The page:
In other parts of Tehran, people shouted from car windows and honked horns in scenes of public jubilation not witnessed since the election of the reform-minded Rouhani in 2013.

But internal fissures also appeared. The framework was slammed by some hard-liners who view it as demanding too many concessions from Tehran.

Hossein Shariatmadari, editor of the hard-line Kayhan daily, was quoted by the Fars News Agency as complaining that Iran exchanged its “ready-to-race horse” for one with a “broken bridle.”

But any backlash in Iran is unlikely to force any scuttling of the deal, which needed the backing of Iran’s supreme leader, Ayatollah Ali Khamenei, to move forward.

Saudi Arabia and the other Sunni Muslim states in the gulf view Shiite-led Iran as their main regional rival. Tensions have further escalated as a Saudi-led coalition carries out airstrikes in Yemen aimed at weakening a Shiite rebel force, which gulf leaders say receives support from Tehran.

In a sign of the White House outreach to the gulf, Obama invited leaders from the six-nation Gulf Cooperation Council — the region’s main political bloc — to an upcoming summit at Camp David. Obama said the gathering will discuss ways to “further strengthen our security cooperation.”

The United States has a host of important military outposts in the gulf, including air bases and the U.S. Navy’s 5th Fleet in Bahrain.

The backing expressed Friday by Salman for the Iran deal — even if tepid — is critical for Washington. Saudi Arabia generally sets the tone for the Arab gulf states. The United States also has faced criticism that allowing Iran to keep the ability to make nuclear fuel could touch off demands for similar technology in the Middle East and open a potential atomic arms race.

“The gulf states, particularly Saudi Arabia, fear the nuclear deal between the United States and Iran is premised on a recognition of rising Persian power in the gulf and the region,” said Fawaz A. Gerges, professor of Middle Eastern politics at the London School of Economics.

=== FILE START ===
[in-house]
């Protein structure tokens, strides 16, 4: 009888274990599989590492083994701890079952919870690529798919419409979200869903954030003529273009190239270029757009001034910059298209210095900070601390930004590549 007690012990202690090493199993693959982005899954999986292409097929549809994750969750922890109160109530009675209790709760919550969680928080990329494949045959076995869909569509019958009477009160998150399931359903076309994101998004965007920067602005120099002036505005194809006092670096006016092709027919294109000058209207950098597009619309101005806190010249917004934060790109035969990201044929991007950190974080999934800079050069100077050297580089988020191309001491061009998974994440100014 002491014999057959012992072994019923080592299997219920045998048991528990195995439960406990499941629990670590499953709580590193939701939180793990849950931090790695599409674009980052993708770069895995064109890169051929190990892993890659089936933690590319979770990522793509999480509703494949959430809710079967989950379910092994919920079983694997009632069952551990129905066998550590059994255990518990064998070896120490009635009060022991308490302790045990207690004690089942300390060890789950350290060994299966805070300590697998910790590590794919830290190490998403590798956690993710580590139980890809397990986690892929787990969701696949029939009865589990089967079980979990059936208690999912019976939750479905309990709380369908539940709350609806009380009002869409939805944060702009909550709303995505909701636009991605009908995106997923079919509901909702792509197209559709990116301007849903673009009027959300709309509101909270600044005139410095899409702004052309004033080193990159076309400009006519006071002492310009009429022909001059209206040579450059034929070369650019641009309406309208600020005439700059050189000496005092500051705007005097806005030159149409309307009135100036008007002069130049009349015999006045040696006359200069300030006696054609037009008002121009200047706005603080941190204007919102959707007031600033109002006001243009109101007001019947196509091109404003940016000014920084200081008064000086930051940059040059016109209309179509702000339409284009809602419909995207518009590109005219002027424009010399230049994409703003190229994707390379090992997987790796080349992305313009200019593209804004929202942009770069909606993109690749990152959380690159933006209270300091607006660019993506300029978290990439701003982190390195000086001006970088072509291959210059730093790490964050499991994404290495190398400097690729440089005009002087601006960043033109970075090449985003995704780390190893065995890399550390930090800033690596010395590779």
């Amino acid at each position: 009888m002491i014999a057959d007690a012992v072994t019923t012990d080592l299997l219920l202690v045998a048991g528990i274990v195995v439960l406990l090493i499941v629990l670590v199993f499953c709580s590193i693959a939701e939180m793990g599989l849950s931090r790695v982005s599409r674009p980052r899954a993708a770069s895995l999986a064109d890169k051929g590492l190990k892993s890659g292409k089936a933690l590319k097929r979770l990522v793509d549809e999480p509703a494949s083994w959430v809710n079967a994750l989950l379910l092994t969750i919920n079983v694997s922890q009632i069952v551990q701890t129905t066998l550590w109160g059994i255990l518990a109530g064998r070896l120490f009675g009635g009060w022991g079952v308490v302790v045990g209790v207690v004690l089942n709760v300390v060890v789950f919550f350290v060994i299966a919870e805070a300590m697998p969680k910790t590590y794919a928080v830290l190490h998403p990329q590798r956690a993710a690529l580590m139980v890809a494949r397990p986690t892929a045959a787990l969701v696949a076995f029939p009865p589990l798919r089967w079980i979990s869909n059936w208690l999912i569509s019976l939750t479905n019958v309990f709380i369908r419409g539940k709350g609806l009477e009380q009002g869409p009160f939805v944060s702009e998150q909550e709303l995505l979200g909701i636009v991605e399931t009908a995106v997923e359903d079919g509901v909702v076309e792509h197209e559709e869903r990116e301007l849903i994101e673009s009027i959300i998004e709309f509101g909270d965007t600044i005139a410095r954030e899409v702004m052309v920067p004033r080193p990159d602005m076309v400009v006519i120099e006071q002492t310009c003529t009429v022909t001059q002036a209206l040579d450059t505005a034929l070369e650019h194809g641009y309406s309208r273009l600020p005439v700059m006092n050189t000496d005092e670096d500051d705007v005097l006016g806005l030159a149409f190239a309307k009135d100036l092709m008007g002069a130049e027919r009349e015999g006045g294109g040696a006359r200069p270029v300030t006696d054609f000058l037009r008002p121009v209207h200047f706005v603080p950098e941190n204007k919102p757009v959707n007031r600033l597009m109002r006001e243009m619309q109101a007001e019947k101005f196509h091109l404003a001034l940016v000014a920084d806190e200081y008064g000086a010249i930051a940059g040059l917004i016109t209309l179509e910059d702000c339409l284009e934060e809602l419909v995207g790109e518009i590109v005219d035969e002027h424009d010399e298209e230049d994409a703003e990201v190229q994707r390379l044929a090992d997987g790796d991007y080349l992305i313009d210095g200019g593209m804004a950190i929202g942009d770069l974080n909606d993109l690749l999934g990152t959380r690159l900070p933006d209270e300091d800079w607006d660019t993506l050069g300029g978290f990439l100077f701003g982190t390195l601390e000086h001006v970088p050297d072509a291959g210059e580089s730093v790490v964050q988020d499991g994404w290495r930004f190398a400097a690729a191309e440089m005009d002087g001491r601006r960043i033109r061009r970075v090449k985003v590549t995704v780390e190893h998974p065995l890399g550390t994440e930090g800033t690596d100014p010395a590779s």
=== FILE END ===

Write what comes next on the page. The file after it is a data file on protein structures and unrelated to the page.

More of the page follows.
But many analysts say they do not believe Saudi Arabia or other gulf states would pursue nuclear arms as a hedge that Iran could one day break the agreement and produce warheads.

“So they are very anxious, very alarmed, but I doubt very much whether Saudi Arabia or the United Arab Emirates would go nuclear,” said Gerges. “It would be a costly and risky option.”

Salman, meanwhile, also must try to calm worries among some members of Saudi Arabia’s ruling elite who may endorse a stronger response from the kingdom.

Last month, a senior Saudi adviser, Prince Turki al-Faisal, said the terms granted Iran — such as allowing some level of uranium enrichment — would be sought by Saudi Arabia and other countries. A week earlier, Secretary of State John F. Kerry visited Riyadh to try to reassure the kingdom’s leaders that the nuclear talks with Iran did not signal a rollback in U.S. security commitments to the gulf.

Meir Javedanfar, an Iranian-born regional affairs lecturer at the Interdisciplinary Center in Herzliya, Israel, an academic and research center, predicted a sharp increase in defense spending by the gulf states despite being hit by a sharp drop in oil prices.

“More important than that, they are very likely to challenge Iran’s influence in the region, in places such as Iraq, Yemen, Syria with even more vigor than before, and in a unified manner,” he said.

The stronger military posture has already been on display in Yemen, where the Saudi-led air campaign began last week, seeking to drive back rebels and allow the return of President Abed Rabbo Mansour Hadi.

William Branigin in Washington and Hugh Naylor in Beirut contributed to this report.

Read more: